As soon as I started tracking, I got myself a FlySight, so after every jump I knew exactly where did I fly, how fast and with what quality. My goal was to stay in the air for as long as possible while really flying a pattern, so I was concentrating on my glide ratio and navigation. At first it was just for fun, then I found Skyderby.ru resource and all those results, so I obviously started comparing. Then at the same resource I found that wingsuiters compete in a performance flying format and realized that that’s what I wanted to try whenever I start wingsuiting!

What do you enjoy most about competing?
The feeling that on every jump I’m trying to do my best, so if I succeed – it’s a great feeling! Besides that, every competition is a huge amount of experience and a lot of fun in a friendly atmosphere!

Do you get nervous at competitions? How do you stay focused and perform your best in the competition environment? (any tips for other people who compete/are interested in getting into competing?)
I get nervous before almost every jump 🙂 So yes, it does include competitions. I think to a different degree it’s natural for everyone, because we’re people, not robots. I’m trying not to develop that initial nervous feeling into something bigger by simply ignoring it and concentrating on the jump routine. Plus, a thought that that’s the thing I love to do the most always helps as well, so my tip to the people who’re interested would be: try to enjoy and not forget about fun part of it!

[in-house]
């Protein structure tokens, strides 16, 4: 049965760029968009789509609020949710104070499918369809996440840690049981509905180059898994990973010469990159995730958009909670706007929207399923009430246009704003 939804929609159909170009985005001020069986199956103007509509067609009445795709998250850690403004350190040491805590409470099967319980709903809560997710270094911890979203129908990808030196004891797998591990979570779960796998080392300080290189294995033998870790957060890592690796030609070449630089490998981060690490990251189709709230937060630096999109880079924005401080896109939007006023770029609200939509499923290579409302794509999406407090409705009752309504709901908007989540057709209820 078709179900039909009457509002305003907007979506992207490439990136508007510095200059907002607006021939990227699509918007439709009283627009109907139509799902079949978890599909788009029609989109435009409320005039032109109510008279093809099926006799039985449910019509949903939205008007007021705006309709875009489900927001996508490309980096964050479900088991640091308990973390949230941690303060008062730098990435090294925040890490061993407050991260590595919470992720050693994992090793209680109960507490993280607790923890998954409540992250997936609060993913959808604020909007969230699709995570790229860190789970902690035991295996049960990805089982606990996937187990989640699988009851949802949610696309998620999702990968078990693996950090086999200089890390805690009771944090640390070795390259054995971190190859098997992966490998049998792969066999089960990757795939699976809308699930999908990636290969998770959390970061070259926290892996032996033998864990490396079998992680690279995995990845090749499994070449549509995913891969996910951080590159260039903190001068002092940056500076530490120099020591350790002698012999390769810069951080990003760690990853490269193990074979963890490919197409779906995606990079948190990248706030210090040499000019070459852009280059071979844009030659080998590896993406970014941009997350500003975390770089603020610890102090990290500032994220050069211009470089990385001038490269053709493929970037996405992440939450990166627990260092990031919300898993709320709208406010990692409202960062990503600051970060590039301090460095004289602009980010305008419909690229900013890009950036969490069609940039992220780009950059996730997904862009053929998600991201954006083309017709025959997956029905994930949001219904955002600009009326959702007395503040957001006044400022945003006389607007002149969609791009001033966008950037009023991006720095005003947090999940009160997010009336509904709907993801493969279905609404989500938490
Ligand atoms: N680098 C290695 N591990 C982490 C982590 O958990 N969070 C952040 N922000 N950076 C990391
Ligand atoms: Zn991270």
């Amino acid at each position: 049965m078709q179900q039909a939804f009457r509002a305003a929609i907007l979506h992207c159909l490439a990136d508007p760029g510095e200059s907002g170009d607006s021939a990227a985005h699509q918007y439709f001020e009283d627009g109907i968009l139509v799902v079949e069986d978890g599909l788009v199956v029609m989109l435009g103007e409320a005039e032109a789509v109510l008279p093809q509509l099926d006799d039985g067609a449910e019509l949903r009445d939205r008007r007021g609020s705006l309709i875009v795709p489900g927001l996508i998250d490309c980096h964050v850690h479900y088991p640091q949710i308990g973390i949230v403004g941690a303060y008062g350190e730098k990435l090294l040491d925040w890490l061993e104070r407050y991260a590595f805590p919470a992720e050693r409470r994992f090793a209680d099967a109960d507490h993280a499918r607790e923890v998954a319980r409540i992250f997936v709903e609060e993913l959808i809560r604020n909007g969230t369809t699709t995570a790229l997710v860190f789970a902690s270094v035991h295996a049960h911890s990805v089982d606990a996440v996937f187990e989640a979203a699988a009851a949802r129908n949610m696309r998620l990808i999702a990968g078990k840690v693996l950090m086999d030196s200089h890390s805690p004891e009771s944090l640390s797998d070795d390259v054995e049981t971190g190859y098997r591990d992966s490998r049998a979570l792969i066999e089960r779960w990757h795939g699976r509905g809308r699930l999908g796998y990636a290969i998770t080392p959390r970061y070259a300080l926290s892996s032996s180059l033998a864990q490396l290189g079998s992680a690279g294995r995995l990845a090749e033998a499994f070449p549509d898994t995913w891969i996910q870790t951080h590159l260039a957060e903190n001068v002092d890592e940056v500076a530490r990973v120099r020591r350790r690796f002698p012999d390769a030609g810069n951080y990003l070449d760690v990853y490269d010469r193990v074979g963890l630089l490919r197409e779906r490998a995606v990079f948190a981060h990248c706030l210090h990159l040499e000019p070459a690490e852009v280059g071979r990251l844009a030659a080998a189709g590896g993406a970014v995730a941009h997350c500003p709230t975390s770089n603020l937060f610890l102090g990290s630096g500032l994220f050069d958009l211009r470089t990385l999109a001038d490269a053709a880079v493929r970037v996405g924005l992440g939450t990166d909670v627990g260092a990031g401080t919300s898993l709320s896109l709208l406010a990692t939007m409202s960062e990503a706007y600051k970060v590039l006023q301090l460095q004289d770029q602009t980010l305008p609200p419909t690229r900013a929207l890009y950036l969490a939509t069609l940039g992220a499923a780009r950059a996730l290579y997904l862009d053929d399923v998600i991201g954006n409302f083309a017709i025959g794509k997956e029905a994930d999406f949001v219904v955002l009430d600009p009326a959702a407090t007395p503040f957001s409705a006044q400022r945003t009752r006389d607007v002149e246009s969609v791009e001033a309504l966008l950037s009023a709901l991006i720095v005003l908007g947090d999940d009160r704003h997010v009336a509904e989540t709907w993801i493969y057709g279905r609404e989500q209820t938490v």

What do you think about the ATC in the three performance categories?Where do you feel it has the most potential – speed, distance, or time?
In my own opinion, maybe even for my own suit, I would say that the speed is the hardest. But it’s very subjective, because it may totally be me who simply does not know all the secrets of speed flying yet (that’s for sure), so I would not take my conclusions very seriously! Ask me again in a year or two from now! 🙂

Do you do anything special to train for performance outside of flying (i.e., any particular type of workout you’d recommend? Spend a lot of time analyzing data? what works for you?)
Obviously, staying fit helps a lot. Attending gym for overall strength with little bit more attention to the arms, shoulders and chest area feels helpful. I also try to find any new information in the internet, for example videos of other people flying, articles with some tips, etc. A great example would be an amazing book written by Matt Gerdes called “The Great Book of BASE”. Despite its name, it is very useful to any skydiver and wingsuiter in general because it has a lot of useful information about gear, procedures, training, tips, etc.